Sometimes there are government-related/government-sponsored entities that will make dumb loans to mining companies (e.g. they don’t charge enough interest relative to the risk).  Their mandate may be to help economies develop.  In practice, government workers who do their job poorly tend to get to keep their jobs.

Mine construction

Hopefully there are no cost overruns.  A companies’ management may have incentives to understate the cost of mine construction to make the economics appear more attractive.

Mine production

It usually takes 5-10 years (sometimes more!) for a mine to actually start operating.  Mining companies are usually very overoptimistic about when a mine will actually start operating.

By this time, commodity prices may be very different and this will affect the economics of a mine.

As the end if a mine’s life comes closer, there is an incentive to find more ore near the processing plant since all the infrastructure is in place and paid for.

Exploration drilling may occur when a mine is operating.  Some exploration drilling may be deferred until an underground shaft is built.  Drilling very deep is expensive and drills will slowly start going off target the further the drilling gets.  Starting underground lowers the exploration cost.

All these things mean that the plan for a mine will likely change several times over the course of its life.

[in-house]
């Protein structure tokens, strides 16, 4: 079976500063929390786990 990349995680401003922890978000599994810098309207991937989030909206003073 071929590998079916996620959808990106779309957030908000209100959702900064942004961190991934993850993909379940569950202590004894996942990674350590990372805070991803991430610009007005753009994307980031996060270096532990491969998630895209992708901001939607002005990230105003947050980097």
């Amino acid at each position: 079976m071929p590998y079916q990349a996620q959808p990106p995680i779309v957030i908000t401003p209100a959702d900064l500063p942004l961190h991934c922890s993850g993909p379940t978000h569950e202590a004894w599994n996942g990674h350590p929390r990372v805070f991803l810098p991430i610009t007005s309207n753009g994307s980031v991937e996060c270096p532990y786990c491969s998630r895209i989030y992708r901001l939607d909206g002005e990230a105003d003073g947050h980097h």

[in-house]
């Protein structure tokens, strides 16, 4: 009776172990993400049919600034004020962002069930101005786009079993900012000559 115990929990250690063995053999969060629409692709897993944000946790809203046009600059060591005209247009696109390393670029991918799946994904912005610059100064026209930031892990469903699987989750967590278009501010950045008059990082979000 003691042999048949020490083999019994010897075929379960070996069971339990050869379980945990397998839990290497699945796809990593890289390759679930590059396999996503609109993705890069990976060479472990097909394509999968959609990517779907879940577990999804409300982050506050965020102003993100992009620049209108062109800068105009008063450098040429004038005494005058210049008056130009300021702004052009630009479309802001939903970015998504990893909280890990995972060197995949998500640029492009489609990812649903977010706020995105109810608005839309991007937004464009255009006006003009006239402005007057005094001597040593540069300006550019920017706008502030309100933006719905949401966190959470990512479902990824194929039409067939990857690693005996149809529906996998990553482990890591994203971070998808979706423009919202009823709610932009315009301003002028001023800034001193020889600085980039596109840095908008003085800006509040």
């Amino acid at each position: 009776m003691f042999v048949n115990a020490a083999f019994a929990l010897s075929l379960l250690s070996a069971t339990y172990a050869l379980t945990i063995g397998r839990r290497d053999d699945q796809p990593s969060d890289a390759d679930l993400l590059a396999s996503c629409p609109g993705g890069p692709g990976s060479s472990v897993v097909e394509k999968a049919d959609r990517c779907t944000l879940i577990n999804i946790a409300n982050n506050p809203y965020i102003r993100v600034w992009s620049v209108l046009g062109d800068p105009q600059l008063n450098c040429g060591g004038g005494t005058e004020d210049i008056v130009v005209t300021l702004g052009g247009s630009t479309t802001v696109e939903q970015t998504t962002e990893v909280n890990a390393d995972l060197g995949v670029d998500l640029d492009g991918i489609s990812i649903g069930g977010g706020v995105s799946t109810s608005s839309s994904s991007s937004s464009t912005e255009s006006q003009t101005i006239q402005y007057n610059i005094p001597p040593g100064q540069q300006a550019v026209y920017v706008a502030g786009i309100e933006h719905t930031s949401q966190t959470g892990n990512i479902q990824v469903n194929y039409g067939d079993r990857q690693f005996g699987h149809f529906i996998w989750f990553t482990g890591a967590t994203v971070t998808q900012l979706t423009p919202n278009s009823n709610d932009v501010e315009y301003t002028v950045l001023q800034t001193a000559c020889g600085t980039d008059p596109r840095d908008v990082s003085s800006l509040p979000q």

Sanofi / Genzyme Contingent Value Rights (GCVRZ)

See a different writeup on GCVRZ here for some background: http://www.valueinvestorsclub.com/value2/Idea/ViewIdea/53388

In my opinion, they are only slightly undervalued (maybe 20-30% at $1.03/CVR) and here’s why.

Drug potential

Now that the first set of phase III trial results are in, it seems that:

PRO

Efficacy better than the traditional CRABs/ABCRs for relapses. (The phase III trial only compared efficacy to Rebif.  But it is likely that doctors and patients will extrapolate.)

?Efficacy only slightly better in terms of disability.  However, the phase III results weren’t great as this was not statistically significant.

Arguably more convenient that most other treatments on the market.  You have to sit in a hospital for 5 days while on all sorts of drugs (with a small chance of being well enough during the infusions to be able to go home).  This may not be so bad compared to constant injections with Rebif, monthly injections with Tysabri, etc.

CON

One person died during phase II trials from ITP.  This will be a huge cloud over this drug.

Major side effects… a chance of developing thyroid problems / Grave’s disease (treatable) and a heightened chance of developing ITP.  While ITP is treatable in theory, its mortality rate is not zero (e.g. as demonstrated in the phase II trials).

So here’s my quick analysis of the drug.  Its efficacy and mortality rate is similar to that of Tysabri.  In the initial phases, I feel that doctors and patients will rate Tysabri as safer because it has been around longer and therefore the long-term effects are better understood.  Over time, the tide will likely shift the other way as ITP is better understood than dying from PML with Tysabri (there is no cure for PML…).  So I make the simplifying assumption that Lemtrada will perform similar to Tysabri.